Cloud 9: Nestled amongst the waters of Vanua Malolo on Ro Ro Reef is the incredibly unique ‘Cloud 9’. Located a mere 40 minutes from Port Denarau by Cloud 9 transfer service is what can basically be described as a floating pontoon paradise. Surrounded by nothing but coral reef, turquoise waters, alcohol and gourmet pizza you too could spend the day lounging on a day bed, snorkeling amongst clown fish, jet skiing and parasailing. Just be aware that Cloud 9 is pretty popular, so if you do plan to visit then I’d advise that you book in advance. It’s also worth noting that jet skiing and parasailing need to be booked at least 48 hours before you arrive.
Sri Siva Subramaniya Temple: Having recently undergone a bit of a renovation, the Dravidian styled Sri Siva Subramaniya Temple is an absolute riot of colour and is the largest Hindu temple of its kind in the Southern Hemisphere. Dedicated to Murugan, the deity god of nature, the complex can be found in the center of Nadi town and is worthy of a visit for, if nothing else, its intricately carved wood working. As with most places of worship you’ll need to ensure that you dress conservatively and remove your footwear before entering. Also be aware that whilst photography is allowed in the grounds you can’t take photos once you’re inside the temple itself.
Sabeto Valley: The Sabeto Valley area is located about 10 minutes north of Nadi International Airport and sits nestled beneath the Mountain of the Sleeping Giant (aptly named because that is what it supposedly looked like – I struggled to see it myself).
The most famous of the valley’s attraction is the Garden of the Sleeping Giant. Established in 1977 by Raymond Burr (yes, that’s right, the guy from Ironside) the 20 hectare gardens are home to an impressive orchid collection and a number of lily ponds and jungle walking trails. I spent around an hour or so wandering the gardens and was rewarded with approximately 15 mosquito bites. My takeaway from this is that you should probably douse yourself with repellant before you head into the gardens.
Further up the valley you’ll find both the Sabeto and Tifajek Mud Pools and Hot springs. If your idea of a fun afternoon involves sitting with strangers in a pond whilst caked in mud then this might just well be the place for you! In seriousness though, the mud pools and springs are said to have rejuvenating qualities for the skin; so perhaps this is the place to come to relieve some of that sunburn you recently acquired on the beach. Both sites also offer changing rooms, showers and massages.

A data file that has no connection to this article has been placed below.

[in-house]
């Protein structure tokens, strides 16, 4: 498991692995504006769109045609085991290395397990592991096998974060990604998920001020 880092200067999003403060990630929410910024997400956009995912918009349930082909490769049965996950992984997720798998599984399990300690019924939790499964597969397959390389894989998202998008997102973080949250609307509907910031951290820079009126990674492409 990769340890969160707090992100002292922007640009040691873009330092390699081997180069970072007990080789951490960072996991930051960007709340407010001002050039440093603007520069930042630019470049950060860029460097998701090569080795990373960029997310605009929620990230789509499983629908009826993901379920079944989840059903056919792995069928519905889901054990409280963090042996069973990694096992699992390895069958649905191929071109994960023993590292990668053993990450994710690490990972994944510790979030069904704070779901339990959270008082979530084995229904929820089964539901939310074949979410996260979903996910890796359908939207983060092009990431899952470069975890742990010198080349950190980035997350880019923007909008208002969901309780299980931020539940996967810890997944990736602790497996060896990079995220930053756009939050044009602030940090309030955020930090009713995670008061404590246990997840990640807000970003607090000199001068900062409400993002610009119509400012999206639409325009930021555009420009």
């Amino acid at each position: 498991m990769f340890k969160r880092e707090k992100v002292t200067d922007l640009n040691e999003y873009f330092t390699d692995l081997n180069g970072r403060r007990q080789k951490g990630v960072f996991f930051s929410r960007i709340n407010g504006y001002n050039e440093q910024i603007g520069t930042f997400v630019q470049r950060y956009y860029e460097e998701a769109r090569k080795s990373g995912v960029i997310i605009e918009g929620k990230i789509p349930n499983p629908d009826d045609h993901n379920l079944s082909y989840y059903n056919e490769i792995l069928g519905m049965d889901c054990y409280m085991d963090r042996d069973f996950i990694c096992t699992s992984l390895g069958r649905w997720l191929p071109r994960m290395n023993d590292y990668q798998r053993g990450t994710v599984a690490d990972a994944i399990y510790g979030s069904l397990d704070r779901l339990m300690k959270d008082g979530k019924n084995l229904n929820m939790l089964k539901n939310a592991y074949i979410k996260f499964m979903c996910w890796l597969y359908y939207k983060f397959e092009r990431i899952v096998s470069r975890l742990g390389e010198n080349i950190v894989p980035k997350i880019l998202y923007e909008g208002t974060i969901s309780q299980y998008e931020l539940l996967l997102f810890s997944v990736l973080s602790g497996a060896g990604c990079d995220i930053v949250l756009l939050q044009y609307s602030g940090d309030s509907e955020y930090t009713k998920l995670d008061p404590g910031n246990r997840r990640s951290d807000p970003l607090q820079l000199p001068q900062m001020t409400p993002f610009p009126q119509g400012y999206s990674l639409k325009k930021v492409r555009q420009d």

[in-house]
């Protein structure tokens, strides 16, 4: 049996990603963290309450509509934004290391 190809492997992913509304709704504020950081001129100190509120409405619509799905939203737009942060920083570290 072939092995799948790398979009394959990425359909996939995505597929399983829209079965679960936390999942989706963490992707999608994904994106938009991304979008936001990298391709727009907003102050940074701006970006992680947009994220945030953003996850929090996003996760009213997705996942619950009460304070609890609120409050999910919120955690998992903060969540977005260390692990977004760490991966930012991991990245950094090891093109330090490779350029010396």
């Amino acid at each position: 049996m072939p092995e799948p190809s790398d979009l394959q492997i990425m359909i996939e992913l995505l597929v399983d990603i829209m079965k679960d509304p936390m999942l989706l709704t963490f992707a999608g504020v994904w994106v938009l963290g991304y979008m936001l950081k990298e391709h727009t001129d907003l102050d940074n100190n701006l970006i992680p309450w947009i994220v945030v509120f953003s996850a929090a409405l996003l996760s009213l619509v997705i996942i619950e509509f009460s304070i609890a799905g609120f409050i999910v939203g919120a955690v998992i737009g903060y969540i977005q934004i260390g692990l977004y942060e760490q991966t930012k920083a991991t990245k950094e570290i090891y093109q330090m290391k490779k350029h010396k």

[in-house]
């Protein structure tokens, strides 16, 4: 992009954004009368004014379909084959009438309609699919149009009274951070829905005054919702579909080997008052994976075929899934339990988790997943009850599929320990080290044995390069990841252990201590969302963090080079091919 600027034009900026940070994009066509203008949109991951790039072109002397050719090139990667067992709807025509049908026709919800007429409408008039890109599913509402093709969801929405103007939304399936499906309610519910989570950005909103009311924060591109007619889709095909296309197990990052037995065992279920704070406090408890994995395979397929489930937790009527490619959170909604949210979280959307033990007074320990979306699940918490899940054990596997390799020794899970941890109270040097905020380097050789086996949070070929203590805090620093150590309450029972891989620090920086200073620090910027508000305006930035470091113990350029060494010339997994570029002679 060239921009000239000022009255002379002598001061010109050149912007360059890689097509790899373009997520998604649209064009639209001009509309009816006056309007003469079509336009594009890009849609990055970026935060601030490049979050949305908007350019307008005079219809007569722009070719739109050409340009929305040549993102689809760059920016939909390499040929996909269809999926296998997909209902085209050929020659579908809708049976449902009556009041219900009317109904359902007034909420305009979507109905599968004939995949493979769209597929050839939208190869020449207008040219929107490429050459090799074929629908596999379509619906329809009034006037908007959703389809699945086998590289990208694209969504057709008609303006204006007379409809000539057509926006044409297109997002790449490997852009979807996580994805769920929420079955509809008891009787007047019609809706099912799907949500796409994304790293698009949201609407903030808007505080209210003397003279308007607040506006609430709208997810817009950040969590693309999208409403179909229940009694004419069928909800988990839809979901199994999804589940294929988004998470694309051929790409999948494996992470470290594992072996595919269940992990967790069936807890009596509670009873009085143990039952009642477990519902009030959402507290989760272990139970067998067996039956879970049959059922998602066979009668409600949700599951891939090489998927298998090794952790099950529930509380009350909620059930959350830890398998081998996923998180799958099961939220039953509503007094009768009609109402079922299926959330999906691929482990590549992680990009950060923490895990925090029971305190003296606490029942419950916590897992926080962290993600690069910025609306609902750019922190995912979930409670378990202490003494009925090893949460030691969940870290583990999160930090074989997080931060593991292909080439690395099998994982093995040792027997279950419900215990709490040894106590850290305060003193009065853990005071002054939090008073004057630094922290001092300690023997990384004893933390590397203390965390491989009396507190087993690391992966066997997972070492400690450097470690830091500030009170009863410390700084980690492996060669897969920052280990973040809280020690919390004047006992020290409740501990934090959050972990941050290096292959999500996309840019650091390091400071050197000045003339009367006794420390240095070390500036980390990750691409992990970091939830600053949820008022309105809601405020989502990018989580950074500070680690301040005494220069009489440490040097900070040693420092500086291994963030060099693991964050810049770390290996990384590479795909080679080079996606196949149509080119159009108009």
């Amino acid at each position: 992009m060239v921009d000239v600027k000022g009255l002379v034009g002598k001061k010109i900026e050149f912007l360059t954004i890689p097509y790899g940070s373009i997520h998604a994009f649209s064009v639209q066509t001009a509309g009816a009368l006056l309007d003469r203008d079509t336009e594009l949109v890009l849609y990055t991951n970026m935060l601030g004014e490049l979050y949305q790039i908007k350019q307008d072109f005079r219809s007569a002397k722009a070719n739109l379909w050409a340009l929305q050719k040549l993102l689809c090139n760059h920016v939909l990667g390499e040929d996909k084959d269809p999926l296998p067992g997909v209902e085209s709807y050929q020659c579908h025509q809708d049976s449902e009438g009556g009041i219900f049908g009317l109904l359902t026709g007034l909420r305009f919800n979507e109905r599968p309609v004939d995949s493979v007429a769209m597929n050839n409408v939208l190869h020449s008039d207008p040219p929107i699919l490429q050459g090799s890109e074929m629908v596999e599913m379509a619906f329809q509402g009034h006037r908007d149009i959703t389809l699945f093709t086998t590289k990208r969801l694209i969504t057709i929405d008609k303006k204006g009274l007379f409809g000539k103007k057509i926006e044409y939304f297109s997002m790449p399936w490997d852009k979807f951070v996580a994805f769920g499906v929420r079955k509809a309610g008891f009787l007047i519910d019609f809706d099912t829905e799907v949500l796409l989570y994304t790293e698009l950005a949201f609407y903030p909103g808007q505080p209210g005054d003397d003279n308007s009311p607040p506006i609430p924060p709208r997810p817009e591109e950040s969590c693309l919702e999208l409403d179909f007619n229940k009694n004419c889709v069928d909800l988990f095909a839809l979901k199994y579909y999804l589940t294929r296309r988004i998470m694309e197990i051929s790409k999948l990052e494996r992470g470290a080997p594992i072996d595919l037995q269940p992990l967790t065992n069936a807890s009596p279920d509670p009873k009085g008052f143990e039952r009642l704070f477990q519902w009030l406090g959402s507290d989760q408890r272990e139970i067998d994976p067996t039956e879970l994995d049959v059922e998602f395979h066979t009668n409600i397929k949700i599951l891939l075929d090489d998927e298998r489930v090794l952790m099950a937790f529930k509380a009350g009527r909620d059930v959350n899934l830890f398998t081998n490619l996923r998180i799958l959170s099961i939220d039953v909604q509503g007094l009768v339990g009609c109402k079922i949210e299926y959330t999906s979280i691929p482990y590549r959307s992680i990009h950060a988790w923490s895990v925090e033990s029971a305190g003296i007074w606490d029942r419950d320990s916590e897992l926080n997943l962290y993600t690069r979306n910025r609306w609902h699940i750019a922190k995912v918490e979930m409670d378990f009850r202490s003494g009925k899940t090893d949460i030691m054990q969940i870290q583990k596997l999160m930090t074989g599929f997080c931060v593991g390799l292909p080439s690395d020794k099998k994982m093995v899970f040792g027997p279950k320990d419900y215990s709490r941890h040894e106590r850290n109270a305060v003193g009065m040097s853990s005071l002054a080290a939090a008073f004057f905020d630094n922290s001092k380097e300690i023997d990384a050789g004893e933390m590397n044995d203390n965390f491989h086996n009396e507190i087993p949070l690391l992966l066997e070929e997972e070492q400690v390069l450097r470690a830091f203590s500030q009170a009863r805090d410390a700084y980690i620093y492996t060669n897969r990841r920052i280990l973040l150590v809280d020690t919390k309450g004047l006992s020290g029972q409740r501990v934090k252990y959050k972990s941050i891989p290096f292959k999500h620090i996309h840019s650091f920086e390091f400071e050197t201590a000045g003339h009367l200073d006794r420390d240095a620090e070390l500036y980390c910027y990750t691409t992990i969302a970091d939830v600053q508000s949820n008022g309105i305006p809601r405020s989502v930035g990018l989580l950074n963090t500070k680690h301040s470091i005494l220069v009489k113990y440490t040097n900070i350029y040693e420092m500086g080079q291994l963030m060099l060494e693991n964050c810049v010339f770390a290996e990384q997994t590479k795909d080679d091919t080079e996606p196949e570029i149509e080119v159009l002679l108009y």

The final stop on your Sabeto Valley self-guided tour is actually located within the Koroyanitu National Heritage Park; which feels a million miles away from the tourist crowds in Nadi despite only being a 15 minute drive away. The Sleeping Giant Zip Line Fiji Eco-friendly Adventure Park (yes, quite the mouthful) is a stop that should quench the appetite of both the adrenaline junkies and nature lovers in your group. In addition to 5 zip lines spanning 600m at speeds of up to 40km/h the guided ‘safari’ (more of a nature walk) takes you to two remote jungle waterfalls and an ancient cannibal rock village. As a delightful side note, I thought that at this point I’d mention that it was only in 1870 (when king Ratu Seru Cakobau ceded to Great Britian) that the end of cannibalism in Fiji was ushered in. In fact, Fiji’s most notorious chief (Udre Udre) actually holds the Guinness World Record for being the most prolific cannibal (I can’t imagine he has many challengers these days). He is said to have eaten a whopping 999 people. Not relevant to zip lining, but I found it interesting!